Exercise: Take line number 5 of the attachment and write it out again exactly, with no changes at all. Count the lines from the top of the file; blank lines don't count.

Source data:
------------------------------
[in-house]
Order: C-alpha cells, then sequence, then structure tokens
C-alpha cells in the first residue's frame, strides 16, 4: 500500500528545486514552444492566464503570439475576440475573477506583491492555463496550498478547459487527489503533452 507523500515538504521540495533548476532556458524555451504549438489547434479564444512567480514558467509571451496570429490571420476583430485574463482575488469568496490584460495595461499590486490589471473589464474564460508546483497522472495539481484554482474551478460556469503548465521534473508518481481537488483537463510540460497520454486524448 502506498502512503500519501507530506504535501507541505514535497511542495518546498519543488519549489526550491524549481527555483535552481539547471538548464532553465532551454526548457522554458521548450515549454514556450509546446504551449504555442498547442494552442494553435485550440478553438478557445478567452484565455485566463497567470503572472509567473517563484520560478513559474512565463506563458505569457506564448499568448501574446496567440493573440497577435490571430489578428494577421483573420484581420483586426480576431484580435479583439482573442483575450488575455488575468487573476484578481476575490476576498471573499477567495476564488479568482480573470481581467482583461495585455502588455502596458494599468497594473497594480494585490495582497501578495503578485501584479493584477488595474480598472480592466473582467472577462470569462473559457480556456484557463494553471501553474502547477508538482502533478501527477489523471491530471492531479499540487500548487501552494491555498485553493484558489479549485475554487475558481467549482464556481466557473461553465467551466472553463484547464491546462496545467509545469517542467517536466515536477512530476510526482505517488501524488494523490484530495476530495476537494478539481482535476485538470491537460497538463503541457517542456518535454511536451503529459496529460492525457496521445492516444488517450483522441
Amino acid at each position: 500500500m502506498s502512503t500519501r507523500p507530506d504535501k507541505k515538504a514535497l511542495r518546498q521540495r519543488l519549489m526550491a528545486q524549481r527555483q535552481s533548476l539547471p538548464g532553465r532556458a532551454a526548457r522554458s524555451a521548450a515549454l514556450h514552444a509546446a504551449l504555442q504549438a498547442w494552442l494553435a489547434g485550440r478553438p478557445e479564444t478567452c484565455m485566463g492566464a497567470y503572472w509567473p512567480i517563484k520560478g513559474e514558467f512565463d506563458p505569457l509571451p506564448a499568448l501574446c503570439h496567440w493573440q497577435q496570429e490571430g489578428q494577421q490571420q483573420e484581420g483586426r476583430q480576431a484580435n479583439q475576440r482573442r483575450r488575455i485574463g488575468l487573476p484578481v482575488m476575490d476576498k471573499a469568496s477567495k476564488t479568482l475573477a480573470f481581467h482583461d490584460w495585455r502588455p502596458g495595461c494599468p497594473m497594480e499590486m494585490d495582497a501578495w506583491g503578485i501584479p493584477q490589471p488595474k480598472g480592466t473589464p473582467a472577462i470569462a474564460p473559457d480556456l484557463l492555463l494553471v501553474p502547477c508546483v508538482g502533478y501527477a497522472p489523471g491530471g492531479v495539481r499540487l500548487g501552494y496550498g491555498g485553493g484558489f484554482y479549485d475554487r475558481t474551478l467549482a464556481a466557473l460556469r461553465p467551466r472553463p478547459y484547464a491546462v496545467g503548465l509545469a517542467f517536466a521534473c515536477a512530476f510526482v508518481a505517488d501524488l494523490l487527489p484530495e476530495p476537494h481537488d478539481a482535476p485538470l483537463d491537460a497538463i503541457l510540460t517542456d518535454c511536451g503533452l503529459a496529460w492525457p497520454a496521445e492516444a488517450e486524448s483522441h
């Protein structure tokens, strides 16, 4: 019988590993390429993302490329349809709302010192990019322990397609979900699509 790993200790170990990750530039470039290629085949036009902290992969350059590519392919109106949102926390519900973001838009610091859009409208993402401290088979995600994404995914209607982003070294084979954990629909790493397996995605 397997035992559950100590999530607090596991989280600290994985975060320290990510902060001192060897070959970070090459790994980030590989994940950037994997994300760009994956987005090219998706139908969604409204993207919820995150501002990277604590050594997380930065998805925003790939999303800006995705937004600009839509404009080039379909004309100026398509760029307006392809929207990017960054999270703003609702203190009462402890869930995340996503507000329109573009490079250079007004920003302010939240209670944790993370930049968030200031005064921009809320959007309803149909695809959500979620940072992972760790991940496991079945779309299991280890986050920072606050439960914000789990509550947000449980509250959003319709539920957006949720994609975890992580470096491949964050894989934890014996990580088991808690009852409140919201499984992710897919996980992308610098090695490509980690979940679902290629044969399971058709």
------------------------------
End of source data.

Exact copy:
């Protein structure tokens, strides 16, 4: 019988590993390429993302490329349809709302010192990019322990397609979900699509 790993200790170990990750530039470039290629085949036009902290992969350059590519392919109106949102926390519900973001838009610091859009409208993402401290088979995600994404995914209607982003070294084979954990629909790493397996995605 397997035992559950100590999530607090596991989280600290994985975060320290990510902060001192060897070959970070090459790994980030590989994940950037994997994300760009994956987005090219998706139908969604409204993207919820995150501002990277604590050594997380930065998805925003790939999303800006995705937004600009839509404009080039379909004309100026398509760029307006392809929207990017960054999270703003609702203190009462402890869930995340996503507000329109573009490079250079007004920003302010939240209670944790993370930049968030200031005064921009809320959007309803149909695809959500979620940072992972760790991940496991079945779309299991280890986050920072606050439960914000789990509550947000449980509250959003319709539920957006949720994609975890992580470096491949964050894989934890014996990580088991808690009852409140919201499984992710897919996980992308610098090695490509980690979940679902290629044969399971058709």